How to bake up Raspberry Pi thin clients for VDI
Raspberry Pis are one of the lowest-cost computing options out there, so it's only natural for IT to wonder whether they're suitable as thin clients for some enterprise use cases.
On the heels of Citrix releasing its own version of the Raspberry Pi 3 at Synergy 2016, IT should get ready for the possibility that these devices will become relatively common in the enterprise.
Raspberry Pi is a tiny single-board computer using a system-on-a-chip (SoC) made by Broadcom. They're typically used as low-cost devices in educational settings, but starting at just $35 each, creative people found additional use cases for them. Naturally, one of these use cases is as a thin client for a VDI.
In May, Citrix announced it had partnered with the Raspberry Pi Foundation to create a version of the Raspberry Pi 3 (RPi3) using HDX SoC technology to optimize XenDesktop and XenApp on RPi3 devices. The resulting product, Citrix HDX Ready Pi, costs $75 to $90 through hardware vendors ViewSonic and Micro Center, making it one of the most affordable enterprise thin client options. Citrix and even VMware shops will no doubt consider using Raspberry Pi thin clients -- if only because of the low cost of acquisition -- so IT should understand how to set them up to support VDI.
What is a Raspberry Pi thin client?
Raspberry Pi thin clients consist of circuit board about the size of a credit card with an HDMI port, Ethernet, four USB ports and a few other specialized connectors. They get power from a USB charger and run the Linux operating system. Apart from the size and price of these devices, the main difference compared to other Linux thin clients is that Raspberry Pi devices use a different type of CPU. The Raspberry Pi includes ARM CPU rather than x86 CPU like a normal PC. This limits the software that can be run on the RPi3 and requires customized software to get the best performance.
Usually, Raspberry Pi devices are sold as a bare circuit board and not a ready-to-use computer. IT needs to additionally supply a case, memory card, power supply, mouse, keyboard and screen to turn it into an actual thin client. Even with all of these extras, a Raspberry Pi 3 thin client is still a lot cheaper than most low-cost devices. IT should be able to assemble a full high-definition RPi3 thin client for around $200.
It is still early days of using Raspberry Pi devices as thin clients. There are a couple of custom Linux versions designed for thin client computing. Only one, ThinLinX's TLXOS, has a management console for configuring Raspberry Pis. The lack of choice here is the single biggest sign that RPi3 devices are not yet a primetime thin client option, but Citrix's support is likely a sign that the tide is turning. Right now, it's hard to recommend a VDI client device that doesn't provide IT with many management options.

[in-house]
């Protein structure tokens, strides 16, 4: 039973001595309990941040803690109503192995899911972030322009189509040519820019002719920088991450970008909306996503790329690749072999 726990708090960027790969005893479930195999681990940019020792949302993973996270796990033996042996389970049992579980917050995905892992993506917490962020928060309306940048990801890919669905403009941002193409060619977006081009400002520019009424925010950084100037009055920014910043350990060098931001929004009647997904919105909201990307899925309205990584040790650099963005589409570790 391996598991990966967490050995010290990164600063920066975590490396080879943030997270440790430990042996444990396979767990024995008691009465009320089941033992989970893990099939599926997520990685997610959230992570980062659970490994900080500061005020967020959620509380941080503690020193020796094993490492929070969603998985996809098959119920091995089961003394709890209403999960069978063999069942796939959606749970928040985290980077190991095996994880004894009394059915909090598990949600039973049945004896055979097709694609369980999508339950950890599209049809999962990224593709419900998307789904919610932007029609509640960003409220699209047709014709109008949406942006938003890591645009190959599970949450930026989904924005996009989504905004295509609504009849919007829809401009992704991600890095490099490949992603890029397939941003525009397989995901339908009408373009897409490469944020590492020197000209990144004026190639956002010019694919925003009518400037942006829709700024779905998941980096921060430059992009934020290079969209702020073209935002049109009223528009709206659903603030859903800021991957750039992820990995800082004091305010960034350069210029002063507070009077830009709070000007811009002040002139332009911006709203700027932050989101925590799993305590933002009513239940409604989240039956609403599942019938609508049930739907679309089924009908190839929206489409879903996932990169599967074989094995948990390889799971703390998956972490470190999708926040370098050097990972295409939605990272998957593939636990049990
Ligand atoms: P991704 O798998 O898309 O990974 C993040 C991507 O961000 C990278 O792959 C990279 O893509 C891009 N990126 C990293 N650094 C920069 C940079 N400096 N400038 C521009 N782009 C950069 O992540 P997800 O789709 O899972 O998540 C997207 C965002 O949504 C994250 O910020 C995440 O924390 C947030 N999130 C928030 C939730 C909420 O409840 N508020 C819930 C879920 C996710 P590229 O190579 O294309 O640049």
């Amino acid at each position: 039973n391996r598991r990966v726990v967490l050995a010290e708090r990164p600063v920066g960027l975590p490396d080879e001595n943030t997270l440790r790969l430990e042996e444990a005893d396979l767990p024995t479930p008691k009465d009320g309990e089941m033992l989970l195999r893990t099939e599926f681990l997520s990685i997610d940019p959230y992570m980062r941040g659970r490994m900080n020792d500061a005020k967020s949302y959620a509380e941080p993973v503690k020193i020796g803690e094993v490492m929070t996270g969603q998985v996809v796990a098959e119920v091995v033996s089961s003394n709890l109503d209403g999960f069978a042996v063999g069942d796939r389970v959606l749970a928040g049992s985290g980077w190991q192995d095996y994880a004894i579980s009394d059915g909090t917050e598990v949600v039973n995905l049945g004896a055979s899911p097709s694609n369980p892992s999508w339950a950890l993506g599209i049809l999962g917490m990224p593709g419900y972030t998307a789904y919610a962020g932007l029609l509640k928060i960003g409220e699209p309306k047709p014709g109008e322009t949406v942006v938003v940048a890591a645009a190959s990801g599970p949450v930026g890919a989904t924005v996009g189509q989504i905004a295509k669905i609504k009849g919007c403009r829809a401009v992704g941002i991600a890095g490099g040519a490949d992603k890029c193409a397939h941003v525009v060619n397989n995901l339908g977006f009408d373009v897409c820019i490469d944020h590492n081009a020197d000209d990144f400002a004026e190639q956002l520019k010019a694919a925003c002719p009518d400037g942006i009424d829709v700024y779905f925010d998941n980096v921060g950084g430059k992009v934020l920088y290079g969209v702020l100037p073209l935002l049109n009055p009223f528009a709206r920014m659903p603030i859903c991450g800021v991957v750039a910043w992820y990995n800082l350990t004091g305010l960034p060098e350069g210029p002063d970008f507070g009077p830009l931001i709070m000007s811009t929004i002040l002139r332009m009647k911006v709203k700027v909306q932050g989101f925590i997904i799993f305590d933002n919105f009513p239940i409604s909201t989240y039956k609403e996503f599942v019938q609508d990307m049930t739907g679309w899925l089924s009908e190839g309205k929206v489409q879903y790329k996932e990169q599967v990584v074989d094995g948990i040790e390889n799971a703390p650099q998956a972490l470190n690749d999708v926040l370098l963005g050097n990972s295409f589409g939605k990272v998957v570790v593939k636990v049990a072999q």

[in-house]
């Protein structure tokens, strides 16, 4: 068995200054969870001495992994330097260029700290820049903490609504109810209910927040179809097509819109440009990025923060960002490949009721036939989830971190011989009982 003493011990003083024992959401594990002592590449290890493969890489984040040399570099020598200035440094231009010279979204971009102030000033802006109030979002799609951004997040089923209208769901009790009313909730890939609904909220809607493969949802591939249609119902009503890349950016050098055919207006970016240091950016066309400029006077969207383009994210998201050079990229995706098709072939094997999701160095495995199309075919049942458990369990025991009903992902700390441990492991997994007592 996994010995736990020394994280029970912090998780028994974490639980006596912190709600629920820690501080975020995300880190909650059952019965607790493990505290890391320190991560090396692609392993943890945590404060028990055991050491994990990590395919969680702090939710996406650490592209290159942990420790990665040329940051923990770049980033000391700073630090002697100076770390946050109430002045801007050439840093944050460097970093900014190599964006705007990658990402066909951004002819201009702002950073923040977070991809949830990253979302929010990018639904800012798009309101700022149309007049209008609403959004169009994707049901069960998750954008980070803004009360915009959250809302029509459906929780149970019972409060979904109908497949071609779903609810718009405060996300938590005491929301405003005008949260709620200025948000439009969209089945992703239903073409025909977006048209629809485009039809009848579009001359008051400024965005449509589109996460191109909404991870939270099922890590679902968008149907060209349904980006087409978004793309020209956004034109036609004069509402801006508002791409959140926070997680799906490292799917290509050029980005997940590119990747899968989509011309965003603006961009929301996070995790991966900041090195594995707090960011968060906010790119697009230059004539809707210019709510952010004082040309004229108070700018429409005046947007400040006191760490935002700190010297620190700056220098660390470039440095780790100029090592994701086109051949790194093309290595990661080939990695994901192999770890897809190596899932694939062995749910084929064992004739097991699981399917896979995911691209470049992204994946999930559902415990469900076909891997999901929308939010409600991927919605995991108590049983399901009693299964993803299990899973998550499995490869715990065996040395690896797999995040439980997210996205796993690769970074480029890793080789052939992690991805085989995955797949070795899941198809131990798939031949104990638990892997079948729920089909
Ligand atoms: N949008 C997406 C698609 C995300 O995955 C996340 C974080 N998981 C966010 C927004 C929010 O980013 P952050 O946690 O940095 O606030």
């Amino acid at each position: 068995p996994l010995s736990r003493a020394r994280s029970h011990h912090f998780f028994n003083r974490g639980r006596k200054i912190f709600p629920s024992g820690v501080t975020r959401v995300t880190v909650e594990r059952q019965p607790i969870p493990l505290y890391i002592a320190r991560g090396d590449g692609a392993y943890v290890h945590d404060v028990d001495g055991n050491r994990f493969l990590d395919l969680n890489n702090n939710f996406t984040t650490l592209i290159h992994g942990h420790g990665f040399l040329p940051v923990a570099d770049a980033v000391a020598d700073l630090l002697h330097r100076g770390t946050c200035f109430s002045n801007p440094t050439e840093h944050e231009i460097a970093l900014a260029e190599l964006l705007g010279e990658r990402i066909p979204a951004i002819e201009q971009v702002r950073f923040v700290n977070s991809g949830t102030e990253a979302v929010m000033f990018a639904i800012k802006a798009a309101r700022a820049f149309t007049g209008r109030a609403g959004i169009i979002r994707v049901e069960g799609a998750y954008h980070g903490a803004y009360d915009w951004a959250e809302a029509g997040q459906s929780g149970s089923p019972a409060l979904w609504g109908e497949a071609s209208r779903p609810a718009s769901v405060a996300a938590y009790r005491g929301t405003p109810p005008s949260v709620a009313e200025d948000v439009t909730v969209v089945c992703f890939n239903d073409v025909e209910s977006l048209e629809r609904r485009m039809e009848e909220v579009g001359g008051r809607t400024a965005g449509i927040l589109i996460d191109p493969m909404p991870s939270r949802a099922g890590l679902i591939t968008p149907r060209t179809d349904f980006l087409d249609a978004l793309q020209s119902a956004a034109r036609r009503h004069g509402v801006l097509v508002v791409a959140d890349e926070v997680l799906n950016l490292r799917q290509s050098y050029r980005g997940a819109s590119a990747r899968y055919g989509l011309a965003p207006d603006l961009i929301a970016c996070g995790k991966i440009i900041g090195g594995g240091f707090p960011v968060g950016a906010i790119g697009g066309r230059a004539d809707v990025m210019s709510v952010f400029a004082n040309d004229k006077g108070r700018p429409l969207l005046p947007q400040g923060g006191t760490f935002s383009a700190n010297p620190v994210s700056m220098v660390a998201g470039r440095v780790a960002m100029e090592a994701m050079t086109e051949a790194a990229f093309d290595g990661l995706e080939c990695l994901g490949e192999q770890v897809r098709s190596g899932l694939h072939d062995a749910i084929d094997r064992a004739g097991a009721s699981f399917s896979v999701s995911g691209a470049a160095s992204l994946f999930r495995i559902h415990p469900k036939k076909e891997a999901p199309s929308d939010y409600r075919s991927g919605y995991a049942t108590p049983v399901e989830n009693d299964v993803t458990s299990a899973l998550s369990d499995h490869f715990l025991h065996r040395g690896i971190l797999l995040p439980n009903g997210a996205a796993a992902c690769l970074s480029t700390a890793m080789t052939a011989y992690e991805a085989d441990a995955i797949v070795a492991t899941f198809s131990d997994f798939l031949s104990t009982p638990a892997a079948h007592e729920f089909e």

Getting hands on with Raspberry Pi
I tested out a Raspberry Pi as a thin client in a VMware Horizon View environment. I used the Raspberry Pi Thin Client Project's Linux build found here. This project lets IT pros build and customize their Raspberry Pi thin client boot images. Administrators can add in client software and support for local printing, or remote support such as virtual network computing software. This isn't an end-user task, but with a bit of IT knowledge it only takes around an hour to get a reusable, working image.
I simply enabled Horizon Client and rebooted the RPi3. My Horizon View environment uses an SSL certificate issued by my own certificate authority. I had to tell Horizon Client to accept untrusted certificates, just as I did when I tested a Google Chromebook for VDI. With a bit more time, I could have added a CA certificate to the boot image on the Raspberry Pi, so that shouldn't be a problem for corporate VDI deployments that require certificates issued by a trusted authority.
I was able to get a desktop up on my full HD screen in a few minutes. The RPi3 is a good, medium-performance thin client. Microsoft Word and Outlook responded well inside the desktop. I was comfortable doing light web browsing and using my accounting software. The screen was not quite as responsive as when I used a Mac to access the same desktop, but consider that the Mac costs ten times as much. The performance and usability of the Raspberry Pi were similar to other budget thin clients.
Raspberry Pi thin clients are probably good enough for task workers who mainly use one application for data entry or customer support activities. This would also be a suitable thin client for shared or kiosk use, where people will only use it lightly or briefly and performance is less important than cost.
The biggest challenge of deploying Raspberry Pi thin clients is the lack of good support tools. I wouldn't want to have to manage the boot image on two thousand Raspberry Pis without some sort of policy-based management tool. So far there is only one tool to accomplish this and it looks fairly basic -- more suited to dozens of Raspberry Pis than hundreds.
Overall, Raspberry Pi shows promise as a thin client for use cases that are not demanding. It is certainly capable of running a Linux thin client operating system. The main impediment to production deployment is the lack of large-scale management tools.
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